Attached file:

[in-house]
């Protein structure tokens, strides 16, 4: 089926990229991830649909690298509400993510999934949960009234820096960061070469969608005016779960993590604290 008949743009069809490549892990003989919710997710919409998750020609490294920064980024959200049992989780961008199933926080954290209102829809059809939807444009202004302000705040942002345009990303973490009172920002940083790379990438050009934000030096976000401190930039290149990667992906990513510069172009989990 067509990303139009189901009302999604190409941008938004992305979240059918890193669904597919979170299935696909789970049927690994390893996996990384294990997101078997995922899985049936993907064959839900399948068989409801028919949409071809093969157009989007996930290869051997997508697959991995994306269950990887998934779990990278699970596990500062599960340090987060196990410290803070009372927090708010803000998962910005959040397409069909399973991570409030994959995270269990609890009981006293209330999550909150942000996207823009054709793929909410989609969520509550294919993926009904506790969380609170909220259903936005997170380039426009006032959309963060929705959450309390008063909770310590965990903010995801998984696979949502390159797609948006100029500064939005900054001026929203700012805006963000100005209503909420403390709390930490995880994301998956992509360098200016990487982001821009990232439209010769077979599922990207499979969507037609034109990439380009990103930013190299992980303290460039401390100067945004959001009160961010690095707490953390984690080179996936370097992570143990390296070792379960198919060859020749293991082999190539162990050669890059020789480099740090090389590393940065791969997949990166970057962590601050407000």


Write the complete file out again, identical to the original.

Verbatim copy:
[in-house]
């Protein structure tokens, strides 16, 4: 089926990229991830649909690298509400993510999934949960009234820096960061070469969608005016779960993590604290 008949743009069809490549892990003989919710997710919409998750020609490294920064980024959200049992989780961008199933926080954290209102829809059809939807444009202004302000705040942002345009990303973490009172920002940083790379990438050009934000030096976000401190930039290149990667992906990513510069172009989990 067509990303139009189901009302999604190409941008938004992305979240059918890193669904597919979170299935696909789970049927690994390893996996990384294990997101078997995922899985049936993907064959839900399948068989409801028919949409071809093969157009989007996930290869051997997508697959991995994306269950990887998934779990990278699970596990500062599960340090987060196990410290803070009372927090708010803000998962910005959040397409069909399973991570409030994959995270269990609890009981006293209330999550909150942000996207823009054709793929909410989609969520509550294919993926009904506790969380609170909220259903936005997170380039426009006032959309963060929705959450309390008063909770310590965990903010995801998984696979949502390159797609948006100029500064939005900054001026929203700012805006963000100005209503909420403390709390930490995880994301998956992509360098200016990487982001821009990232439209010769077979599922990207499979969507037609034109990439380009990103930013190299992980303290460039401390100067945004959001009160961010690095707490953390984690080179996936370097992570143990390296070792379960198919060859020749293991082999190539162990050669890059020789480099740090090389590393940065791969997949990166970057962590601050407000």